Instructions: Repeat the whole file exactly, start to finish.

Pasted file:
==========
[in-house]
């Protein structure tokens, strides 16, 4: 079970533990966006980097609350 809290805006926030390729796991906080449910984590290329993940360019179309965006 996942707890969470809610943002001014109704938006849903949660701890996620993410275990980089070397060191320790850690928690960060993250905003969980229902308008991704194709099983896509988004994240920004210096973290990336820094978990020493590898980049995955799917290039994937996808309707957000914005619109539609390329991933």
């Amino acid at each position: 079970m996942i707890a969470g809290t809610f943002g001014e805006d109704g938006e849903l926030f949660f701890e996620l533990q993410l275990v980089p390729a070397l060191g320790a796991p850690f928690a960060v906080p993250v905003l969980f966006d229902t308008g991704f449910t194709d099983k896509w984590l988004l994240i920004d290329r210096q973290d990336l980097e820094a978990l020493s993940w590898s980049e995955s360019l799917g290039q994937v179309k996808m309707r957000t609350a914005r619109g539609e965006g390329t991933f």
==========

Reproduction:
[in-house]
């Protein structure tokens, strides 16, 4: 079970533990966006980097609350 809290805006926030390729796991906080449910984590290329993940360019179309965006 996942707890969470809610943002001014109704938006849903949660701890996620993410275990980089070397060191320790850690928690960060993250905003969980229902308008991704194709099983896509988004994240920004210096973290990336820094978990020493590898980049995955799917290039994937996808309707957000914005619109539609390329991933």
């Amino acid at each position: 079970m996942i707890a969470g809290t809610f943002g001014e805006d109704g938006e849903l926030f949660f701890e996620l533990q993410l275990v980089p390729a070397l060191g320790a796991p850690f928690a960060v906080p993250v905003l969980f966006d229902t308008g991704f449910t194709d099983k896509w984590l988004l994240i920004d290329r210096q973290d990336l980097e820094a978990l020493s993940w590898s980049e995955s360019l799917g290039q994937v179309k996808m309707r957000t609350a914005r619109g539609e965006g390329t991933f």